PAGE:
Friendship Is…

You will find very few people over the age of 7 who love their birthday as much as I do.


Every year, without fail, I make a big deal out of my birthday and likewise expect the people around me to do that same. I tell strangers I’ve never met before that it’s my birthday, and will probably never send an invitation that says “don’t bring presents.” I love the presents, and if this is the one time of year I’m going to get them, then who am I to tell people no? I shamelessly throw parties, go out to dinner, and use my birthday as a reason to celebrate for days. Daaaaays.


After all, dinner with friends is one of my love languages. And when it’s my special day, I can think of no better way to celebrate than surrounded by people, parties, laughter and sugar.



But what about when there isn’t something to celebrate? When it’s not my birthday…things aren’t going well…and I don’t have any reason to bust out a sparkly dress or make cupcakes or even invite people over?


Because I’m messy. And I’ve been ugly crying for days.


I’m afraid if someone gets too close, they will regret it. Because sadness is obviously a disease and I don’t want all the happy people to catch it.


And the best I can do is send an email to a few of my closest friends that starts out with “I. Am. Struggling.” I told them that I didn’t know what to do with the broken pieces of this season of my life, but that I’m trying. That their friendship means a lot to me, and that I simply wanted to be honest in my messiness.



They hear about my good times until everyone is over it {even though they politely tell me they’re not tired of hearing about my wedding} so why not the not-so-great stuff, too?



And do you know what they did? They threw me a dinner party.



I’m not kidding…a table full of every person I emailed within an hour and a half radius gathered around a dinner table on a Wednesday night just to say…we love you and we’re here.



No birthday cake. No reason for celebration. No hidden agenda. No hesitation, even.





I’m still trying to let my heart embrace it all. That people want to be around me even when I don’t want to be around myself. That the friends I have aren’t theoretical; they’re living, breathing, caring, loving, selfless friends. Friends who would drop what they’re doing to laugh together over burgers and tacos, just because they know it’s what you need.



Not that it was a time full of fixing and solutions, but instead a time of connecting and being there.



They make friendship something they do, not just something they talk about doing…and that’s really the root of friendship, I think. 



Thoughts turned into actions. The simplicity of companionship. Learning to put the needs of others above our own.



And it’s easier said than done.





I’m taking the stage tonight with my friend Craig to talk to a group of college students about how to have healthy friendships. We believe that we all desire and crave to know and be known–that it’s central to our core. That good friendships are absolutely crucial, and worth investing in. That in order to have a good friend, you first have to learn how to be a good friend.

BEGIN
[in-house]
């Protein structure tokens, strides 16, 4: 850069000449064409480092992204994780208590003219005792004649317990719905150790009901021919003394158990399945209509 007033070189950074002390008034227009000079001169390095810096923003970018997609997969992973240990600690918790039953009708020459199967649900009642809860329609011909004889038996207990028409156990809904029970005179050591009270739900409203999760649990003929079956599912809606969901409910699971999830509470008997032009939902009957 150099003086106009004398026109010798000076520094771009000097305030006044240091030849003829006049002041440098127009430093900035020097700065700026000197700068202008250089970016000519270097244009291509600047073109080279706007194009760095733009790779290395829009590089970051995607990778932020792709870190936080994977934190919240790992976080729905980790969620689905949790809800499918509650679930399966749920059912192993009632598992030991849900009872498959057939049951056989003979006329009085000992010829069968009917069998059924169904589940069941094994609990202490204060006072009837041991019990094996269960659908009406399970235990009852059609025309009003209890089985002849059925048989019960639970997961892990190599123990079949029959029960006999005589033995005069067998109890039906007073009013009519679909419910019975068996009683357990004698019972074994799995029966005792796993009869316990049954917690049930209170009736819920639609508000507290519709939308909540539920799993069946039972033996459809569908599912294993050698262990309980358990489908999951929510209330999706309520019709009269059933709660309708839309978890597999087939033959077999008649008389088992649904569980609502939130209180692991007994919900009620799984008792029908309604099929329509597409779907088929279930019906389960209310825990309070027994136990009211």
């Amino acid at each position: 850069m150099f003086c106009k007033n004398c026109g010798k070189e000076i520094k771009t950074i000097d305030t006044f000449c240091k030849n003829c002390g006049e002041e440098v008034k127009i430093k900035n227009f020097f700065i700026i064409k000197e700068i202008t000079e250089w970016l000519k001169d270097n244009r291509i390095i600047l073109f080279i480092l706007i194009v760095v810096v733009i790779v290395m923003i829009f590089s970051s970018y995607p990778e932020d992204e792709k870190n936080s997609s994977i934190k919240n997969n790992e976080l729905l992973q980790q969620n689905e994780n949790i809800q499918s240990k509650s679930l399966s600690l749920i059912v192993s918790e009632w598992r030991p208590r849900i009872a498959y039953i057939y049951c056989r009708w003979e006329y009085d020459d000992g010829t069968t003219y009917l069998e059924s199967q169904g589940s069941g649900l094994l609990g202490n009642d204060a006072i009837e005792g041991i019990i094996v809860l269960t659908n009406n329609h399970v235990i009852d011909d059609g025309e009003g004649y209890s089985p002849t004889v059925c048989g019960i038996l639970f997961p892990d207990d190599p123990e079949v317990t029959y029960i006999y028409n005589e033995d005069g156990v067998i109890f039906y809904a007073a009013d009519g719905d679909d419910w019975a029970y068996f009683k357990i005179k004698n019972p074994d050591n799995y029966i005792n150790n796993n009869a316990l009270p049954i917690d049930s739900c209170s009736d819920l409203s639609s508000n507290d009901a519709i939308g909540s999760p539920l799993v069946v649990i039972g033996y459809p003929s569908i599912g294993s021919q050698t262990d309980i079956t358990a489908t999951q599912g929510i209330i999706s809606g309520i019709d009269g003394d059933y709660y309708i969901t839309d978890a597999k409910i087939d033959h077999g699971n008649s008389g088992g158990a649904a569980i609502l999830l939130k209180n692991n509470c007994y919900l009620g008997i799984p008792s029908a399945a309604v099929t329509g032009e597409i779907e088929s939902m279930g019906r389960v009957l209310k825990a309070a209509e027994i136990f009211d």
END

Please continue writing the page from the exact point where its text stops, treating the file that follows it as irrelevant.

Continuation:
I read an article that said 25% of Americans feel that they don’t have a single person they can talk to or trust. 1 in 4. Not a family member or a spouse or a sibling or a friend. No one.


That, to me, is shocking. And yes, I’m an extrovert who sometimes appears to have more friends than I really do. But I honestly can’t imagine not being able to talk to one single person in my life. I think that means we’re missing something about friendship. And not that it’s up to every else around else to change, but that there’s something WE should be doing differently.



Are you the 1 in 4?



Even if you’re not, how can we change that statistic?



It’s about creating safe places for honesty, trust and truthfulness. It’s about investing time in others to grow deep, meaningful relationships. It’s about owning whatever we can possibly own to make the people in our life feel heard, cared for and respected.





Have you been hurt by a friend before and you are determined to close yourself off to anyone that could potentially hurt you again?


Are you willing to learn what it takes to put aside your own needs, desires, and demands to pursue others?



Friendship is selfless. And it’s hard.



Friendship is kind. And it doesn’t always have to be right.



Friendship listens and asks questions. It doesn’t always have a story to share or an opinion to speak.



Friendship forgives. Even when there isn’t an apology. Especially when it isn’t deserved.



Friendship respects boundaries and has a healthy sense of independence.



Friendship is as friendship does.




One response to “Friendship Is…

  1. Kala… this is really wonderful! I am so glad you have such wonderful friends o band together with you in the tough times as well as the ones that are celebration worthy! And Why not celebrate the other times and just celebrate being blessed to be alive to celebrate! 😀 If more people in this world… were happy just for the sake of being happy… It would be a better place! Keep on writing from the heart! I thoroughly enjoy them!

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